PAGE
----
As his or her advertising and limited decor suggest, Jersey Mike’s is wanting to obtain the quick business lunch, office catering, and delivery apps crowd by proving that they’re a greater quality choice than Subway at the same speed and similar price point, and not a good deal of step down from the actual local deli, however with more convenience, speed, and wall-mounted surfboards. Jones confirmed that they were leaning in tough to delivery, mentioning they had national contracts with all major online delivery companies, and had even integrated UberEats and DoorDash into their proprietary POS system. This can be interesting, because sandwich shops inherently have more of a mix of blue collar and city workers, and college and school students, in case they believe that’s already their base, the push for your white collar crowd seems aspirational.
More than that, Jersey Mike’s itself is fascinating, partly due to its bold growth strategy, partly due to the unique environment (Jones explained every franchisee must visit Jersey for a week, then spend some time within the field at certified training store), but mostly because, in this particular heavily saturated time as more food entrepreneurs try to branch out into increasingly niche corners of the fast casual market, it seems like strangely retro for any throwback sub shop through the Jersey shore to bet it can carve out a sizable slice of the working American lunch scene. You will find, which had been a deli meat pun.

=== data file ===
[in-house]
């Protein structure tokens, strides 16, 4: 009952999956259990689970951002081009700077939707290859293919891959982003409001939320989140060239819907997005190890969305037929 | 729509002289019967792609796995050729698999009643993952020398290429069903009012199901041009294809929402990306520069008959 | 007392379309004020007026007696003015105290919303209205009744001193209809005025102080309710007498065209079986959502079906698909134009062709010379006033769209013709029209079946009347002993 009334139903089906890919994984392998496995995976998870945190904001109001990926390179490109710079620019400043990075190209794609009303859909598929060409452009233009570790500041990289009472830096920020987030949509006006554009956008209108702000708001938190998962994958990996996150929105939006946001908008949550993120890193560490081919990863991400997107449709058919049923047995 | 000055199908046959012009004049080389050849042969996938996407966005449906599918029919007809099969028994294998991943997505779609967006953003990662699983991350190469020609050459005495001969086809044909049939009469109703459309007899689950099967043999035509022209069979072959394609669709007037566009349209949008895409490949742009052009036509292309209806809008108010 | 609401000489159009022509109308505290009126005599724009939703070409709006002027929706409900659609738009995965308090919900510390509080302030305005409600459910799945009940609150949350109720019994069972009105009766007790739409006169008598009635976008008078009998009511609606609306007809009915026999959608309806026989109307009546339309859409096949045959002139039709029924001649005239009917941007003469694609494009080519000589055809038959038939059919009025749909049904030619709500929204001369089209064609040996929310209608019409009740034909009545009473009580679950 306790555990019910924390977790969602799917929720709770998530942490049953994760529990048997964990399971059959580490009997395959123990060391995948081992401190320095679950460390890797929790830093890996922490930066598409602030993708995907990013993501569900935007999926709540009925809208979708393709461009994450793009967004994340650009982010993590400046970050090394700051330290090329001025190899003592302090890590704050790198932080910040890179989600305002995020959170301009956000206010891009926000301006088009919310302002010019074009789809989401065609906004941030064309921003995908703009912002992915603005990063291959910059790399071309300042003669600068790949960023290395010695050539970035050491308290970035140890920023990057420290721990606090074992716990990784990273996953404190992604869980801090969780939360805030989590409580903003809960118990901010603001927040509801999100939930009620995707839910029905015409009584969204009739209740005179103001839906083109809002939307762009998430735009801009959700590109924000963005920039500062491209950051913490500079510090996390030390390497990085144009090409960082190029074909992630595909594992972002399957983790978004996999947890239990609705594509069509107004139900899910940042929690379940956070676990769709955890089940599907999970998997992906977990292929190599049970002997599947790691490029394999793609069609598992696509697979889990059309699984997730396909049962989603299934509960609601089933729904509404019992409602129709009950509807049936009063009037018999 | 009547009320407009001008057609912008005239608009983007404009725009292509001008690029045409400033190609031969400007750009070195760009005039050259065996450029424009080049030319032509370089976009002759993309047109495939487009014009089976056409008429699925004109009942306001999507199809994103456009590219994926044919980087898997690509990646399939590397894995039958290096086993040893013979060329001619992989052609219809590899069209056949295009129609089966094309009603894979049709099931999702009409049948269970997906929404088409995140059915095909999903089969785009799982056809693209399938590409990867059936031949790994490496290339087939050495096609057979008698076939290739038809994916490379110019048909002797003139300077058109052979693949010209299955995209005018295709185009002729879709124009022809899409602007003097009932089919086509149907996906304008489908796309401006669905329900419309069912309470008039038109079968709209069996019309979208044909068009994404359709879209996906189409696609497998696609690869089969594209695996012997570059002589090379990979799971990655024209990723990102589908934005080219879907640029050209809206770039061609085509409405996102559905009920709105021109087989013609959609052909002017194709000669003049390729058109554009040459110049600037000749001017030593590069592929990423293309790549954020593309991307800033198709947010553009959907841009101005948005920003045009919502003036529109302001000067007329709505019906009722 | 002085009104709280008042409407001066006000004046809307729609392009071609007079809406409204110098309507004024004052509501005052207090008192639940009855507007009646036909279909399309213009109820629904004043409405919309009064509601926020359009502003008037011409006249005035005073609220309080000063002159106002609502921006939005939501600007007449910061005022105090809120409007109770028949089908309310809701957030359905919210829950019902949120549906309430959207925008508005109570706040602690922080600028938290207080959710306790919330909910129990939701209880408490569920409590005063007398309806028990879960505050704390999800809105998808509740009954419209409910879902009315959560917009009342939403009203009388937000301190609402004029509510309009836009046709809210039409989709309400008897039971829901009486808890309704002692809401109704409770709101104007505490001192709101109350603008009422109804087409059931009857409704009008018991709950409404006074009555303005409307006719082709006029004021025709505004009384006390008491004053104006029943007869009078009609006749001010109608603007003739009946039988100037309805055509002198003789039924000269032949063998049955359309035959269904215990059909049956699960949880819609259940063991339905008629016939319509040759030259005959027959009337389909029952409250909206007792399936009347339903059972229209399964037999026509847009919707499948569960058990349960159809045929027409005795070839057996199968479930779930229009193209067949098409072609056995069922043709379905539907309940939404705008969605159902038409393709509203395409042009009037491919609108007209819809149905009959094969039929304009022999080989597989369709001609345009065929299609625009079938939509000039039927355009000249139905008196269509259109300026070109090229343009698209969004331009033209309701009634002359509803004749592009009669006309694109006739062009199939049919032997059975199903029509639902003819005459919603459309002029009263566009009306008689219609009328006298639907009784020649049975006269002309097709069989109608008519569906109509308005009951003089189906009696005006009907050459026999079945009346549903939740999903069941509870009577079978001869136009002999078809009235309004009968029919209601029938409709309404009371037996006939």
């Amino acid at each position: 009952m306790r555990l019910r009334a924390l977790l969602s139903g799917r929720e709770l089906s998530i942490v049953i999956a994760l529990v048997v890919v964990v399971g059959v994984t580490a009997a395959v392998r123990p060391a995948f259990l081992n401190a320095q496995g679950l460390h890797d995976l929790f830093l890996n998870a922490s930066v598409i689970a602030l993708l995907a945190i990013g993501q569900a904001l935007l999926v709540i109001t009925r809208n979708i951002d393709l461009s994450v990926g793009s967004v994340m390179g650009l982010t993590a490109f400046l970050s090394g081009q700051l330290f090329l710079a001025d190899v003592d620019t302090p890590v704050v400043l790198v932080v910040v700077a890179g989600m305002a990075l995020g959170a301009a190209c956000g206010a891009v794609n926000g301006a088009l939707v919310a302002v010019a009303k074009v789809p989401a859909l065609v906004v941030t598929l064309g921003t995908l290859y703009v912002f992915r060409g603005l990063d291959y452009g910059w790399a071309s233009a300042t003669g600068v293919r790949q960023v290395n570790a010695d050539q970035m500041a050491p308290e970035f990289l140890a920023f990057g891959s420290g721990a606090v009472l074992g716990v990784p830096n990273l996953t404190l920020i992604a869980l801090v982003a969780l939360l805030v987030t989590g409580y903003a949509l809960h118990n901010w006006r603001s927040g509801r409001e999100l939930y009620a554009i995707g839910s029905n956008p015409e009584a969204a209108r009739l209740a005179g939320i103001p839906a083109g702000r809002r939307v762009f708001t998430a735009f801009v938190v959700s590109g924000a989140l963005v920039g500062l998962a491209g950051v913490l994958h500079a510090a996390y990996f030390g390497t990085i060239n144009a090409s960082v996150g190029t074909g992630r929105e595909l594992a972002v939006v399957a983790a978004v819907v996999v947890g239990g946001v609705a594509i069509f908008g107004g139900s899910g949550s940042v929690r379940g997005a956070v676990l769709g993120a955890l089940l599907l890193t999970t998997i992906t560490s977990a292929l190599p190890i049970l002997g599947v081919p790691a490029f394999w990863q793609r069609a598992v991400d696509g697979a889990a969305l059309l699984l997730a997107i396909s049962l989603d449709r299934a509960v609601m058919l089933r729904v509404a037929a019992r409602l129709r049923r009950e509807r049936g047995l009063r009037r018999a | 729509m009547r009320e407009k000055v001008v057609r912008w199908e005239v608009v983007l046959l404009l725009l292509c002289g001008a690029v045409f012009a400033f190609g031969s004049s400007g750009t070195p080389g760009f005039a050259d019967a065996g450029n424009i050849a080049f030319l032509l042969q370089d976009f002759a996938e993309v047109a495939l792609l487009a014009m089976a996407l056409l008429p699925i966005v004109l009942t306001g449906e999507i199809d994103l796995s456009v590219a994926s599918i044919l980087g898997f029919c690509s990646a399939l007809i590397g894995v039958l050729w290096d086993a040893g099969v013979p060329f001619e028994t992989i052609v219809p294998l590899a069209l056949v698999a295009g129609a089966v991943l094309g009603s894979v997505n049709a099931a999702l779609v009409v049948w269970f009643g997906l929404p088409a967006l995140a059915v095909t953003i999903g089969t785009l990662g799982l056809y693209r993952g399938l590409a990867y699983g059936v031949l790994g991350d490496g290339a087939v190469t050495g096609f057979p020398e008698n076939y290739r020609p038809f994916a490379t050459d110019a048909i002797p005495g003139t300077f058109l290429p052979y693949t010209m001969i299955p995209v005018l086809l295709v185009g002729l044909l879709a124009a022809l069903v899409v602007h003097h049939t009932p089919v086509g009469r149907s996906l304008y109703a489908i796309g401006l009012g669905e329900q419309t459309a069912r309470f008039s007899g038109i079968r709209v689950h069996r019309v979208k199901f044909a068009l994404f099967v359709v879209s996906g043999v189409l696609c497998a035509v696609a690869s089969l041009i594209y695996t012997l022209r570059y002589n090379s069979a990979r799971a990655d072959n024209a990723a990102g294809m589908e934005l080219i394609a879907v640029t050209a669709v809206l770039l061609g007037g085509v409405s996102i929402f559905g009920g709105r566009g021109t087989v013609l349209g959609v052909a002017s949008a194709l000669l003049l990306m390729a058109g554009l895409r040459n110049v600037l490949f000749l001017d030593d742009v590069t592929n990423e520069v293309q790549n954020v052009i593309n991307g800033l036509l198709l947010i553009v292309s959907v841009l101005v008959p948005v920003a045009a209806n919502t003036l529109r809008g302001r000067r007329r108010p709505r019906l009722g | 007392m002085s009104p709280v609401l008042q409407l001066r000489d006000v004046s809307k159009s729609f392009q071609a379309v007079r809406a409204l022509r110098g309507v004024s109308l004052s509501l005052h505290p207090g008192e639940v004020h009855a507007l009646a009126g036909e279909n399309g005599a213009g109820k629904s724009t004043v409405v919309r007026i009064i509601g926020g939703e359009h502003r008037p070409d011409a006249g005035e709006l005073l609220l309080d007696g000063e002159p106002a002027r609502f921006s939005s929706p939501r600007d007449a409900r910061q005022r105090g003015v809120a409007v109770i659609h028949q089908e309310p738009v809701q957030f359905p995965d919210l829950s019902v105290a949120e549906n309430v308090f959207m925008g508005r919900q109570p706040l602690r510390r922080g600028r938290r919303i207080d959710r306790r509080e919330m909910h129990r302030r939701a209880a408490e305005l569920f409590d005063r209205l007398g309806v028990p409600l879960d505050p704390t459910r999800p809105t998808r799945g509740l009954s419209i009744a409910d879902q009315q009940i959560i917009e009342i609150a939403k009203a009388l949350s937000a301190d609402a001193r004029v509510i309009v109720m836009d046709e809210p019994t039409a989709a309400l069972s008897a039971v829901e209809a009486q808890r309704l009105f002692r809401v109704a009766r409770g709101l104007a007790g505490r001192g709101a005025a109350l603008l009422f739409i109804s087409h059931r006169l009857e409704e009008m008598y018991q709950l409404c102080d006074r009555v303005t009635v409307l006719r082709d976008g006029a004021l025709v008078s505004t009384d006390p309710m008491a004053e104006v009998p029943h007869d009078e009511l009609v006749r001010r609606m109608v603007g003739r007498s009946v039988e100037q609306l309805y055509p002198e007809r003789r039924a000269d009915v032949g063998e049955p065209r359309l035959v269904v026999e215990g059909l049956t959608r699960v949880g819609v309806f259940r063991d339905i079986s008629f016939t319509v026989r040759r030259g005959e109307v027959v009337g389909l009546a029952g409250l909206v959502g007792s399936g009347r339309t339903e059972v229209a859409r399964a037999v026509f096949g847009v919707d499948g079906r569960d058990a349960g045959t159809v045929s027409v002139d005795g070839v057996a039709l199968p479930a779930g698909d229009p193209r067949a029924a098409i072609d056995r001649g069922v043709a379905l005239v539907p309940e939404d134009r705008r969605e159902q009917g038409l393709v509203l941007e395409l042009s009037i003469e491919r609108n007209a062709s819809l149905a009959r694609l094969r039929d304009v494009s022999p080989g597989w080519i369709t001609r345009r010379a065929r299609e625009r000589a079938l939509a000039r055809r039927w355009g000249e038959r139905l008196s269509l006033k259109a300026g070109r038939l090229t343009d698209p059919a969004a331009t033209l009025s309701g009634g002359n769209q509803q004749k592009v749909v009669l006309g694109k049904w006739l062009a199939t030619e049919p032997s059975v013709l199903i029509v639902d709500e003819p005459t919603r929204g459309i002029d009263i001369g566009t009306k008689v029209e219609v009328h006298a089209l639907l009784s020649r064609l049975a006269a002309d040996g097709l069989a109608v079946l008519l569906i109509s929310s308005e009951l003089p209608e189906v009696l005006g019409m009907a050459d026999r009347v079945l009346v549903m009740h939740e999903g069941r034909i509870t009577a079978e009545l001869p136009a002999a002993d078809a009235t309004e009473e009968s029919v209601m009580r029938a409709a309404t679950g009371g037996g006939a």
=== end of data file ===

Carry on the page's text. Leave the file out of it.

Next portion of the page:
Cold subs ordered Mike’s Way are dressed with onions, lettuce, tomatoes, vinegar, oil and spices | Cole Saladino/Thrillist
Jersey Mikes Menu Review
How I did it: Over the course of a month, I went 3 x to two different Northern California Jersey Mike’s locations. In total, I used ten sandwiches and three desserts. Per the ethics of these reviews, I didn’t inform anyone at Jersey Mike’s I had been coming, I bought most of my food, and that i didnt even subscribe to Shore Points, even though 48 would’ve gotten us a free mini size sub.
Bonus Disclaimer: Item availability can vary greatly from franchise to franchise (unfortunately, not everybody stocks TastyKakes).
Now returning to the cheesesteak.
The Best Stuff:
In my opinion, so that you can qualify for glory, a cheesesteak must posses this Hylian Triforce of elements:
1) The roll must be toasty and warm and able to withstand the grease in the melted cheese, meat, and onions/peppers without sogging through.
2) The chopped steak must be crispy and tender, without a good amount of the fatty, inedible bits that bounce your teeth back once you bite down.
3) The cheese (Whiz or American) must be in the correct melty consistency to act as a binding agent for that meat, cheese and onions without overwhelming the whole production.
The cheesesteak at Jersey menu had those elements. The roll, which the woman in the counter informed me was baked every morning from dough shipped out from Jersey (a company spokesman confirmed this, telling me the secret to the bread will be the Jersey water! which a longtime bread supplier in Jersey ships the dough out fresh to locations all around the country), was rxdwsn and toasty and flaky and held as much as the greasy elements of the sandwich. The steak was chopped correctly and without those chewy fatty gristle bits so frequently apparent in off-Philly cheesesteak productions. The onions and peppers tasted like real vegetables with some bite but were not over greasy and oily. The white American cheese hugged those elements together without suffocating them, just like a good parent should, RIGHT DAD?